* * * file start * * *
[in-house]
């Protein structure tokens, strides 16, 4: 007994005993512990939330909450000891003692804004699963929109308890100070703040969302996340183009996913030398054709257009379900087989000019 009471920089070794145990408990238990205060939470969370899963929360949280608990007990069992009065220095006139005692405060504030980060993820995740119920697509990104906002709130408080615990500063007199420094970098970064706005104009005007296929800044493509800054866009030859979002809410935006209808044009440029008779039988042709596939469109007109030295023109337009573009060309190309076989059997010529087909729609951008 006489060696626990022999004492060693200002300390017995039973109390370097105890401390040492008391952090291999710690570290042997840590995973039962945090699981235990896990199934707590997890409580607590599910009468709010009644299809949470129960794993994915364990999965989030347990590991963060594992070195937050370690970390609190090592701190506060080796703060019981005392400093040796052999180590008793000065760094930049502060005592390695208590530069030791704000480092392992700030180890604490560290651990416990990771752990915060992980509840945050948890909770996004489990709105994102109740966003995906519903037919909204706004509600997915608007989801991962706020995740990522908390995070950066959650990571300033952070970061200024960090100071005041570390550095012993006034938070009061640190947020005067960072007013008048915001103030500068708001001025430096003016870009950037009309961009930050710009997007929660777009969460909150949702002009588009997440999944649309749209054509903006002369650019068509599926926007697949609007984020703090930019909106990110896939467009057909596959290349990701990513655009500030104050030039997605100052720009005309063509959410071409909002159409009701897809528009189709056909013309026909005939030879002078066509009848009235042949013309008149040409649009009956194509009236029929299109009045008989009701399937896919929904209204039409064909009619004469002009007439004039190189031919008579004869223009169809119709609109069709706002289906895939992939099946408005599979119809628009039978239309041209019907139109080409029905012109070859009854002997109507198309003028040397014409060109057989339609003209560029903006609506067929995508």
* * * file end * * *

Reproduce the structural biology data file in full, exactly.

[in-house]
């Protein structure tokens, strides 16, 4: 007994005993512990939330909450000891003692804004699963929109308890100070703040969302996340183009996913030398054709257009379900087989000019 009471920089070794145990408990238990205060939470969370899963929360949280608990007990069992009065220095006139005692405060504030980060993820995740119920697509990104906002709130408080615990500063007199420094970098970064706005104009005007296929800044493509800054866009030859979002809410935006209808044009440029008779039988042709596939469109007109030295023109337009573009060309190309076989059997010529087909729609951008 006489060696626990022999004492060693200002300390017995039973109390370097105890401390040492008391952090291999710690570290042997840590995973039962945090699981235990896990199934707590997890409580607590599910009468709010009644299809949470129960794993994915364990999965989030347990590991963060594992070195937050370690970390609190090592701190506060080796703060019981005392400093040796052999180590008793000065760094930049502060005592390695208590530069030791704000480092392992700030180890604490560290651990416990990771752990915060992980509840945050948890909770996004489990709105994102109740966003995906519903037919909204706004509600997915608007989801991962706020995740990522908390995070950066959650990571300033952070970061200024960090100071005041570390550095012993006034938070009061640190947020005067960072007013008048915001103030500068708001001025430096003016870009950037009309961009930050710009997007929660777009969460909150949702002009588009997440999944649309749209054509903006002369650019068509599926926007697949609007984020703090930019909106990110896939467009057909596959290349990701990513655009500030104050030039997605100052720009005309063509959410071409909002159409009701897809528009189709056909013309026909005939030879002078066509009848009235042949013309008149040409649009009956194509009236029929299109009045008989009701399937896919929904209204039409064909009619004469002009007439004039190189031919008579004869223009169809119709609109069709706002289906895939992939099946408005599979119809628009039978239309041209019907139109080409029905012109070859009854002997109507198309003028040397014409060109057989339609003209560029903006609506067929995508």